"It would seem self evident that no company can be the best at everything (product development, marketing, customer service, distribution). But how many companies actually pursue clear strategies for dominating on one or two differentiators? One of those flash-of-the-blindingly-obvious books I wish I'd written."
"OK, I'll confess: I'm a big fan of Seth Godin, even if not everything he writes is inspired. I think this is one his best and least-appreciated books. Whether or not you embrace Godin's specific recommendations, understanding & applying these principles can make you a far more effective marketer."
"If you're involved in Internet commerce, this is a valuable text. Anderson (editor of Wired) discusses how the shift from atoms to bits allows the "true nature of demand" to appear. Yes, having a "hit" product is alwqays a great thing. But Amazon also sells some copies of the 250,000th best seller. And the 300,000th, and the 500,000th... detect a trend?"
"It's strange that, while most products are supposedly designed for people, the people are often left out of the development process. Personas are perhaps the best solution to that shortcoming, and this exhaustive treatise will cover everything you could need to know about bringing them into your product design."
"I think a good use case is one of a product manager's most potent tools, and Cockburn will give you a thorough grounding. You may not use all his conventions, but it's worthwhile being familiar with them."
"Leffingwell's book is pretty much THE basic reference and tutorial on handling requirements from beginning to end (even though I prefer Cockburn's take on the use cases themselves.) It's slanted towards the Rational school of, say, "heavy" requirements and won't suit the taste of Agile Development proponents. But still a thorough treatise worth having, even if you only read it selectively."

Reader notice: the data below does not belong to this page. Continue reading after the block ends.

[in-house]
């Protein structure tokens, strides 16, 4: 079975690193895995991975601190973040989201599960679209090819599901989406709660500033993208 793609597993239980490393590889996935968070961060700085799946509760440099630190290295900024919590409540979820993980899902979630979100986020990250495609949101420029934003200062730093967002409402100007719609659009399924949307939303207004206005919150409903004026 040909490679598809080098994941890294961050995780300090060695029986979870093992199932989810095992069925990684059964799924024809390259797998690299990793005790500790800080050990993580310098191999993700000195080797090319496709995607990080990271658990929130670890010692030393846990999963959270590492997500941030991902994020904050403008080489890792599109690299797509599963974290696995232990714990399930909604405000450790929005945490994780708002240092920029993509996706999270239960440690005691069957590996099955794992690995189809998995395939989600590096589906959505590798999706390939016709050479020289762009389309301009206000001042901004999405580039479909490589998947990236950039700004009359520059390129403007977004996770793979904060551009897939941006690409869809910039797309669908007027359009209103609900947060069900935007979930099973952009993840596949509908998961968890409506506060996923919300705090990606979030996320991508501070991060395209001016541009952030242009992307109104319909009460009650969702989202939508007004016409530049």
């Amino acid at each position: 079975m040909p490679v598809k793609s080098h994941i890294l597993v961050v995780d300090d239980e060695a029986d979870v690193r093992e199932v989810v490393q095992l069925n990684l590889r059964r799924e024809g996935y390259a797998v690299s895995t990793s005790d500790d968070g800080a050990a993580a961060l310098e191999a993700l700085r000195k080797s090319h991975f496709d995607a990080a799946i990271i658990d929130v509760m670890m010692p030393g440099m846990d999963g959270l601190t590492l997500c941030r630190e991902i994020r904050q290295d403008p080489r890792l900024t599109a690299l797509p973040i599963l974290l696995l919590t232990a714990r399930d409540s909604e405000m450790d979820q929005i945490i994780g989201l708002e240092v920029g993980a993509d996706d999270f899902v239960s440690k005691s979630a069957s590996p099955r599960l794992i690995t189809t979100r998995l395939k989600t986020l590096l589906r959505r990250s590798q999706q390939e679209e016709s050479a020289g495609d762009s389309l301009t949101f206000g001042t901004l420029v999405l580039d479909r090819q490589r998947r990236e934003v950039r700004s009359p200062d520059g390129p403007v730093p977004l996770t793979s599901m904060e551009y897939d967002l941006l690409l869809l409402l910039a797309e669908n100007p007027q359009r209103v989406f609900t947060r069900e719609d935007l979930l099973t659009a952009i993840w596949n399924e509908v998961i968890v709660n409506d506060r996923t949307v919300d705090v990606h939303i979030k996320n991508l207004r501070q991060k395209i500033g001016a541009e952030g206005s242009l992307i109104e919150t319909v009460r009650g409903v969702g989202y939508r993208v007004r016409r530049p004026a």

"Linda Gorchel's book is a good introduction to the broad scope of a product manager's job. It isn't specific to technology, which is generally a good thing. Particularly valuable if you're relatively new to product management - or think you might want to move into the role."
"Even if your team doesn't routinely use UML (Unified Modeling Language) in defining and describing projects, it's worth your while to become familiar with it. UML offers a framework and toolset for methodically deconstructing complex problems - something that will always serve you in good stead. This book is the clearest UML tutorial I've found."
"This book substantially predated "The Tipping Point" and provides a more academic introduction to the topic. A pretty quick read, it'll give you the background to understand why all customers are definitely *not* equal - and the difference isn't based on how much they spend."
"So the CFO has scheduled a meeting with you to review your P&L, assess the ROI of your product line, and discuss the impact of your product's COGS on its contribution margin. If your memory from undergrad or MBA Finance classes is a little hazy, it's handy to have a quick refresher at hand."